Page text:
Reasonable Care: Legal Perspectives on the Doctor-Patient Relationship

Hardcover | March 1, 1992

byHarvey Teff

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Though more and more medical disputes are reaching the courts, English law still essentially allows doctors to set their own standards. Criticism of this stance, as of medical paternalism itself, centres on the denials of patients' rights. But the interest that patients have in theirwell-being should not be expressed exclusively through the assertion of rights. Unqualified self-determination and the moves towards contractualism in the restructured NHS may be detrimental to patient welfare. A collaborative apprach to medical care can offer distinctive therapeutic advantages aswell as due respect for patient autonomy. Increasingly, patients wish to be involved in decisions about their treatment. In the key legal area of liability for negligence it would be consistent with legal principle, and with developments in other jurisdictions, to accord less weight to customarypractice and more to patients' reasonable expectations.This book offers a sustained treatment of these issues, primarily as they arise in the hospital setting, but looking too at a range of therapies in different contexts. As such it provides a unique analysis of the central areas of medical law written in a fashion that will be appealing to anyone withan interest in medicine, health care and the law.

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From the Publisher

Though more and more medical disputes are reaching the courts, English law still essentially allows doctors to set their own standards. Criticism of this stance, as of medical paternalism itself, centres on the denials of patients' rights. But the interest that patients have in theirwell-being should not be expressed exclusively throug...

From the Jacket

Though more and more medical disputes are reaching the courts, English law still reflects the fundamental belief that doctors should be allowed to set their own standards. Criticism of this situation, as of medical paternalism itself, centres on the denial of patients' rights. The interest that patients have in their well-being should ...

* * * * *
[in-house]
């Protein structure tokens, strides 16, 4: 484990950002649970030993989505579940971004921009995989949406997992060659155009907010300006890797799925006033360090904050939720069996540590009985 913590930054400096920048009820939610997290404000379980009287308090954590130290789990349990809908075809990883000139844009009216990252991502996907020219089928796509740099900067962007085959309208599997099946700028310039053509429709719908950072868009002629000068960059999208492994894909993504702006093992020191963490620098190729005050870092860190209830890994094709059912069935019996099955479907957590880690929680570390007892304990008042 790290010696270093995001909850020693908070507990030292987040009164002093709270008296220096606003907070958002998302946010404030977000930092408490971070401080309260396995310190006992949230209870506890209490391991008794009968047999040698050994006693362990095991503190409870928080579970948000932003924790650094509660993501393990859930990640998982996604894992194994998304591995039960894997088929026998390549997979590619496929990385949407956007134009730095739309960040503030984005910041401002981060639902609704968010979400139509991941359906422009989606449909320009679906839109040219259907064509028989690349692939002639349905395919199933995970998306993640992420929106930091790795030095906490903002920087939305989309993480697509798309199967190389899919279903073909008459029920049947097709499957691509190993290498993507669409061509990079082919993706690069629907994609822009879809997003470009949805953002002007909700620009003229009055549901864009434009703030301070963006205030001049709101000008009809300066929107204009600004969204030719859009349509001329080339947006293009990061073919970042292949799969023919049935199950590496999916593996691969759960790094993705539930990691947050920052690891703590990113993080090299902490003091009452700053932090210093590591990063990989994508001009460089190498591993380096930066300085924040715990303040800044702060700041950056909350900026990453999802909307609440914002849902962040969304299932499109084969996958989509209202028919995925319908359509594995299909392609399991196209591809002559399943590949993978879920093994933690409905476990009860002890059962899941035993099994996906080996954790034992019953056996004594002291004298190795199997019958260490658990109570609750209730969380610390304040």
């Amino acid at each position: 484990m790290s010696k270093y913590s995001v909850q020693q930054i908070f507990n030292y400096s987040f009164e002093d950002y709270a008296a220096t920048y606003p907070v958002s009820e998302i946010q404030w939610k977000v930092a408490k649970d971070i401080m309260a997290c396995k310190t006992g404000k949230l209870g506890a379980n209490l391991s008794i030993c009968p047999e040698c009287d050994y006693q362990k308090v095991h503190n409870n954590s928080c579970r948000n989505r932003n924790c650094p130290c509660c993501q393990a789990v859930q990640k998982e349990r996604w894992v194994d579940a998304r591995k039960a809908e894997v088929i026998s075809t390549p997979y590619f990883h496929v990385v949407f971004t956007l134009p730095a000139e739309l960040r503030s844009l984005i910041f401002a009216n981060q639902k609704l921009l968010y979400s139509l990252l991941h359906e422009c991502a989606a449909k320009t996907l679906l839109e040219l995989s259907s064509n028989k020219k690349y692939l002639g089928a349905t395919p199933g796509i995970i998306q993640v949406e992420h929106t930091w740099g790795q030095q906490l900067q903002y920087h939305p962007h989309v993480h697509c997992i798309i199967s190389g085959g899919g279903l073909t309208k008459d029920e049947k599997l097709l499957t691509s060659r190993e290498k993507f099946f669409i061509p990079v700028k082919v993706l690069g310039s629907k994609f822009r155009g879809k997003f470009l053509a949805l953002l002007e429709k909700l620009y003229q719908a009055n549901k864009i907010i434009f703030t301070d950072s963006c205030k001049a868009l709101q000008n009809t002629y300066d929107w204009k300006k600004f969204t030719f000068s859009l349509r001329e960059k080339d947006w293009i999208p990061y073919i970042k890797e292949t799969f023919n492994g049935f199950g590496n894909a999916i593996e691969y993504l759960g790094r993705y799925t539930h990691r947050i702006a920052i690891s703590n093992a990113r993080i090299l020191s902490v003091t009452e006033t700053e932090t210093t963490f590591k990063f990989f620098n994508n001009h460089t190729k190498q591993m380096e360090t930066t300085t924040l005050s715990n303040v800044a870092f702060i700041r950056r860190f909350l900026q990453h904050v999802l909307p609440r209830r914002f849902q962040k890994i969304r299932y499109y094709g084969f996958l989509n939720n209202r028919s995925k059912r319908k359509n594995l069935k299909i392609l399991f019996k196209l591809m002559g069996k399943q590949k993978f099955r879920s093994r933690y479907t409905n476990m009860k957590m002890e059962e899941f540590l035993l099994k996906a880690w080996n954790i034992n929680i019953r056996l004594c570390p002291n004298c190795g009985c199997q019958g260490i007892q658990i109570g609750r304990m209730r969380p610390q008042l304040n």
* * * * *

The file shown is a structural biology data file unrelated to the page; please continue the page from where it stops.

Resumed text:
Harvey Teff is a Doctor of the Middle Temple and a barrister.

other books by Harvey Teff

Law and Society in England
Law and Society in England

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Format:HardcoverDimensions:302 pages, 8.5 × 5.43 × 0.91 inPublished:March 1, 1992Publisher:Oxford University Press

The following ISBNs are associated with this title:

ISBN - 10:0198255780

ISBN - 13:9780198255789

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Table of Contents

AcknowledgementsTablesIntroductionPart One: The Emergence of Medical Law1. Involving the LawPart Two: The Doctor-Patient Relationship2. Resilient Paternalism3. Emergent Medical ModelsPart Three: The Choice of Legal Category4. Patients' Rights5. Patient Welfare6. Collaborative Autonomy7. Providing Reasonable CareBibliographyIndex

Editorial Reviews

`Medical practitioners concerned or downright worried about medical negligence would do well to consult Harvey Teff's Reasonable Care: Legal Perspectives on the Doctor/Patient Relationship. It offers important reading for legal scholars and for busy medical practitioners who ought to be awareof such landmark cases as Bolam, Alcock, Gold, Maynard, and Rogers vr Whitaker as well as of the (changing) attitude of the courts today ... extraordinarily well-written and well-researched ... he has a splendid grasp of this fast-changing, uncertain medicolegal epoch - historically, politically,sociologically, and philosophically ... His arguments are persuasive, reasonable, and caring ... Thanks to Teff's book, medical practitioners will have a healthy way of thinking about their profession and the law itself - maybe even about lawyers too.'The Lancet